It isn't a technology solution. It is decidedly low-tech. It's not a medical device, but it does ease suffering. And while we sometimes joke about hoarding, older adults are buried in stuff - the accumulation of a lifetime (or two). The resistance to letting go of it is an enormous issue for caregivers, senior living providers and aging in place experts. Of all of the issues of caregiving, this one is the gift that literally keeps on giving.
Riding a southbound Amtrak train home to New York last Sunday night, I was asked by the passenger next to me about a whale watching video I was posting on Facebook. I told her I'd just spent a most memorable weekend reconnecting with a college friend, Michelle, I hadn't seen in 30 years. On Saturday, we'd visited Gloucester, a small fishing town on Massachusetts' North Shore, where we ate, shopped, explored and went whale watching, my virgin experience doing so.
Recent research from BuzzStream and Fractl on generational use of content tells us that the #1 content form that Boomers share is video, and they share video content more than either GenXers or Millennials. If you are trying to reach Boomers (or any consumer over 45), you'd better make video a part of your plan.
Today, the oldest Boomers are 70. The core needs and maturational changes in values, views and behaviors of 70-year-old Boomers are not materially different from those of 70-year-olds in the past. Boomers' differences from previous generations are more differences of style than of substance.
He hasn't walked over a cliff or discovered any dead bodies, but Paul, a Pokemon Go aficionado, has ignored important phone calls, struck up conversations with complete strangers, and even tried driving while playing. (He doesn't recommend that last one, calling it "perilous.")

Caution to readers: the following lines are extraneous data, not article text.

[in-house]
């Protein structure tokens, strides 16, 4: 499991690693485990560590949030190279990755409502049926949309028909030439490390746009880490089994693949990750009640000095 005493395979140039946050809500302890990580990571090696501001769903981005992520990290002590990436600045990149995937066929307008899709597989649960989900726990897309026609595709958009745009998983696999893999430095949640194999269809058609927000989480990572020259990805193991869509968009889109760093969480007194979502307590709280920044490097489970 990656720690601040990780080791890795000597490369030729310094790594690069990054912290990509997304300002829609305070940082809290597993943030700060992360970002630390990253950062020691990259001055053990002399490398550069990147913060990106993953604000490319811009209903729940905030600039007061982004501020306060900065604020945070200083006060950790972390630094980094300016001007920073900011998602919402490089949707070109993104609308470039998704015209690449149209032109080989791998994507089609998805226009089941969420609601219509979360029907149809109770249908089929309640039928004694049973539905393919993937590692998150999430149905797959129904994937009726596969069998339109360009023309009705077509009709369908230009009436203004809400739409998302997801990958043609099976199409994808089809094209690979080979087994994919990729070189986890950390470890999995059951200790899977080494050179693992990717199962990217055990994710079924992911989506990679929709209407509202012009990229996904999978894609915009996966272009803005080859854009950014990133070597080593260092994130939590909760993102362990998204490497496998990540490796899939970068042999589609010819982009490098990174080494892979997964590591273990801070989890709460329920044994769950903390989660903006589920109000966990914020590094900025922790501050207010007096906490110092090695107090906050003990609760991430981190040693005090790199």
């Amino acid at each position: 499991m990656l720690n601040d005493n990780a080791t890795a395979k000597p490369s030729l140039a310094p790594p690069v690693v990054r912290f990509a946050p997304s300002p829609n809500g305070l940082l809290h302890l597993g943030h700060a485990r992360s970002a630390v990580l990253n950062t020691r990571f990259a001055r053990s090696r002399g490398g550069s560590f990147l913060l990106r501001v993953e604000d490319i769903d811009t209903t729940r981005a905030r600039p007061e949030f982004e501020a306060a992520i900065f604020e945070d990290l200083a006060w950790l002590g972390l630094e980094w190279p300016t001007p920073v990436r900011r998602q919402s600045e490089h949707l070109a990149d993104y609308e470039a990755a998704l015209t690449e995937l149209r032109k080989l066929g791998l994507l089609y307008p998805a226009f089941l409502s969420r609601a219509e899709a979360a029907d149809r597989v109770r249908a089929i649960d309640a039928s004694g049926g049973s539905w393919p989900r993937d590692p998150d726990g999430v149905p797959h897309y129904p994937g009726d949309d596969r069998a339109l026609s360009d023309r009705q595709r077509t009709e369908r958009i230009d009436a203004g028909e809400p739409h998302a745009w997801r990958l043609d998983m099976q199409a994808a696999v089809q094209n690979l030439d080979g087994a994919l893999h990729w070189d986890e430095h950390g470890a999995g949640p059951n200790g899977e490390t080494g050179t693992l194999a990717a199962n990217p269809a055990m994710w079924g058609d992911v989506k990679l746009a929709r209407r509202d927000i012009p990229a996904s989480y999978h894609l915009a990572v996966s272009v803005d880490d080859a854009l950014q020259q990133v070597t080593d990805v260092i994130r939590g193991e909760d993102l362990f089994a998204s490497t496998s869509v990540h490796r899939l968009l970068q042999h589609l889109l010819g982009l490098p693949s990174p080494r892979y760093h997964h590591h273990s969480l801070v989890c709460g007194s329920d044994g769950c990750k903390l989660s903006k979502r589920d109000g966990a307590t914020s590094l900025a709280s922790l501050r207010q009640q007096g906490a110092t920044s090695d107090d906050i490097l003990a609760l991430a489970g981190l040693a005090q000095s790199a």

The marketing landscape today bares little similarity to that of the 1970s, yet, through the dawn of digital and proliferation of new channels, one element has remained consistent: the focus on consumers between ages 18 and 49.
For most of the recent past, when you thought about health care for people over 50, a few images came to mind. Mostly managing chronic illness and helping to keep sick people alive. Our grandparents' frequent trips to the doctor were often consumed with pain management and dealing with the negative results of the aging process. They'd go from specialist to specialist, getting treated for chronic diseases until they died or became too sick to care for themselves. A depressing prospect for those of us who just crossed the line into the 50 - 64 demographic.
Contemporary theories of marketing are increasingly defined in the context of collaborative relationships between a marketer and customers that operate on behalf of meeting needs of the latter. But honoring this idea is often problematic because a continuing focus on sales quotas pressure marketing and sales staff to concentrate more on making deals than on helping people meet their needs and fulfill their aspirations.
Language in the mature market space can be a minefield, with words like "senior" and "aging" getting a strong negative response.
I can't help but think that as a generation we are blowing it. Politically. We now have two candidates - squarely of the Baby Boomer generation and neither is talking about the aging of America. Why aren't we holding them accountable for that? Why hasn't the generation that created a "movement" for every cause taken up the cause of our own aging?